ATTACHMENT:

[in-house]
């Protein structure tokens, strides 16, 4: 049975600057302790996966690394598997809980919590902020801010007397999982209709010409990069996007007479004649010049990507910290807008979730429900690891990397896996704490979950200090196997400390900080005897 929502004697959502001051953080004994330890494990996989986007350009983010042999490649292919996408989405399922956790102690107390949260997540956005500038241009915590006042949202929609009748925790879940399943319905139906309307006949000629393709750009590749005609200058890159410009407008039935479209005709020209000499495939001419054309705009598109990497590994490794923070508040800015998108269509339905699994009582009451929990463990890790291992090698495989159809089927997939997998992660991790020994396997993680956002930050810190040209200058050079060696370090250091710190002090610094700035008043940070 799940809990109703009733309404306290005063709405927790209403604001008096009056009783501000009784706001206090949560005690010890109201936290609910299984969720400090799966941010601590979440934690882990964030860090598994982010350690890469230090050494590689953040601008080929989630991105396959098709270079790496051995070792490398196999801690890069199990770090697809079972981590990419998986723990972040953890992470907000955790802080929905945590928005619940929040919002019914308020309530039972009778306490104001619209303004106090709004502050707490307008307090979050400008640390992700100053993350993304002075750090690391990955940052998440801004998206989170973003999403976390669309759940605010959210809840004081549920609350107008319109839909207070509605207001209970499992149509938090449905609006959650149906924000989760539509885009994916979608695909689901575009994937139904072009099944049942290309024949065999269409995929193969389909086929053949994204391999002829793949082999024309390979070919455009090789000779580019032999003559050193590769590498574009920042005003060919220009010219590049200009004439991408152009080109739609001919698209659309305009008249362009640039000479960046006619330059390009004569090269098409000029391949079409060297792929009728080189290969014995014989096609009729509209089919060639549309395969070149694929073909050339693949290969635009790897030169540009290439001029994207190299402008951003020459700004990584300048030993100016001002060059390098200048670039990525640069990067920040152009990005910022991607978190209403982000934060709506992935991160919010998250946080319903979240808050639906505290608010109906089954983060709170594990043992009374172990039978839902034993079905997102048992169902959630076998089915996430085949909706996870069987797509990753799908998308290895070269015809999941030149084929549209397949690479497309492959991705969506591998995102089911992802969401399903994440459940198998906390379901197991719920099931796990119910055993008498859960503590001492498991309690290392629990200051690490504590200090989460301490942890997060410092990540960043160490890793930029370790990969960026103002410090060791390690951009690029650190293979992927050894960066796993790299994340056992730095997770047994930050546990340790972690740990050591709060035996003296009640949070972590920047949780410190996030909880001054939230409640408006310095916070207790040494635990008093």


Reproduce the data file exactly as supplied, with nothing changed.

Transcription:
[in-house]
């Protein structure tokens, strides 16, 4: 049975600057302790996966690394598997809980919590902020801010007397999982209709010409990069996007007479004649010049990507910290807008979730429900690891990397896996704490979950200090196997400390900080005897 929502004697959502001051953080004994330890494990996989986007350009983010042999490649292919996408989405399922956790102690107390949260997540956005500038241009915590006042949202929609009748925790879940399943319905139906309307006949000629393709750009590749005609200058890159410009407008039935479209005709020209000499495939001419054309705009598109990497590994490794923070508040800015998108269509339905699994009582009451929990463990890790291992090698495989159809089927997939997998992660991790020994396997993680956002930050810190040209200058050079060696370090250091710190002090610094700035008043940070 799940809990109703009733309404306290005063709405927790209403604001008096009056009783501000009784706001206090949560005690010890109201936290609910299984969720400090799966941010601590979440934690882990964030860090598994982010350690890469230090050494590689953040601008080929989630991105396959098709270079790496051995070792490398196999801690890069199990770090697809079972981590990419998986723990972040953890992470907000955790802080929905945590928005619940929040919002019914308020309530039972009778306490104001619209303004106090709004502050707490307008307090979050400008640390992700100053993350993304002075750090690391990955940052998440801004998206989170973003999403976390669309759940605010959210809840004081549920609350107008319109839909207070509605207001209970499992149509938090449905609006959650149906924000989760539509885009994916979608695909689901575009994937139904072009099944049942290309024949065999269409995929193969389909086929053949994204391999002829793949082999024309390979070919455009090789000779580019032999003559050193590769590498574009920042005003060919220009010219590049200009004439991408152009080109739609001919698209659309305009008249362009640039000479960046006619330059390009004569090269098409000029391949079409060297792929009728080189290969014995014989096609009729509209089919060639549309395969070149694929073909050339693949290969635009790897030169540009290439001029994207190299402008951003020459700004990584300048030993100016001002060059390098200048670039990525640069990067920040152009990005910022991607978190209403982000934060709506992935991160919010998250946080319903979240808050639906505290608010109906089954983060709170594990043992009374172990039978839902034993079905997102048992169902959630076998089915996430085949909706996870069987797509990753799908998308290895070269015809999941030149084929549209397949690479497309492959991705969506591998995102089911992802969401399903994440459940198998906390379901197991719920099931796990119910055993008498859960503590001492498991309690290392629990200051690490504590200090989460301490942890997060410092990540960043160490890793930029370790990969960026103002410090060791390690951009690029650190293979992927050894960066796993790299994340056992730095997770047994930050546990340790972690740990050591709060035996003296009640949070972590920047949780410190996030909880001054939230409640408006310095916070207790040494635990008093």